The maglev train clocked in at a blazing 374 miles per hour, but its top operating speed will be slower when the train is filled with passengers.
A Japanese bullet train broke the world speed record for trains in an April 21 test run, clocking in at a blazing 603 km per hour (374 miles per hour) at a track near Mount Fuji. It previously seized the world record when it hit 590 km/h per hour (367 mph) in a test run last week.
The train, which is owned by the Central Japan Railway Company (JR Central), is what's known as a "maglev" train—short for magnetic levitation—meaning that the train cars float above the tracks, suspended and propelled by electromagnets. The tests were run as part of a construction project for a high-speed track that will stretch from Tokyo to Nagoya by 2027, and from Tokyo to Osaka by 2045. The infrastructure won't come cheap: just the first section of track is expected to cost $100 billion.
When both legs are complete, commuters will be able to travel the full stretch in one hour, half the current time. But they won't be breaking any records on the way to work. The top operating speed of the trains, when filled with passengers, will be just 505 km/h (314 mph).
Japan has long been a leader in high-speed rail travel. In the late 1950s and 1960s, it developed the world's first system of bullet trains, and the country's Shinkansen railway system carries 150 million passengers per year. Meanwhile, high-speed rail has caught on elsewhere, in particular in China, which now boasts the largest high-speed rail network, with 16,000 km (9,900 miles) of track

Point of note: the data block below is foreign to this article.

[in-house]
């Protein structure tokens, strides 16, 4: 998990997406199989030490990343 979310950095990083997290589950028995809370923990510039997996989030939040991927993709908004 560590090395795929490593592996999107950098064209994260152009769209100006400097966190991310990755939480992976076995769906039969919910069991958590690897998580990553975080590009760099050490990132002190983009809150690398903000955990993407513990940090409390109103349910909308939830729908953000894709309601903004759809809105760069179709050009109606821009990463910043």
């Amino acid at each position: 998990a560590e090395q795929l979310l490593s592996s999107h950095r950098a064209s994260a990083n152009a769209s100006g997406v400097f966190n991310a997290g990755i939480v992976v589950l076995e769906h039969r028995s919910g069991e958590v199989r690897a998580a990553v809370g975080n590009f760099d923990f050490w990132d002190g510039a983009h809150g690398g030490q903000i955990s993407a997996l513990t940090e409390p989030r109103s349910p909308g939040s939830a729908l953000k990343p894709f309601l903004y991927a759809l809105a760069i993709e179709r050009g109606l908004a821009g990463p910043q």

The U.S. rail system, comparatively, is still stuck in the stone age. Construction of a line that will stretch from San Francisco to Los Angeles, the first high-speed rail system in the country, just got underway earlier this year. According to the BBC, Japanese prime minister Shinzo Abe is expected to talk to U.S. leaders about Japan's potential contributions to American high-speed rail efforts, on his visit to Washington next week.
Top image: Reuters/Kyodo.
This post originally appeared on Quartz, an Atlantic partner site.
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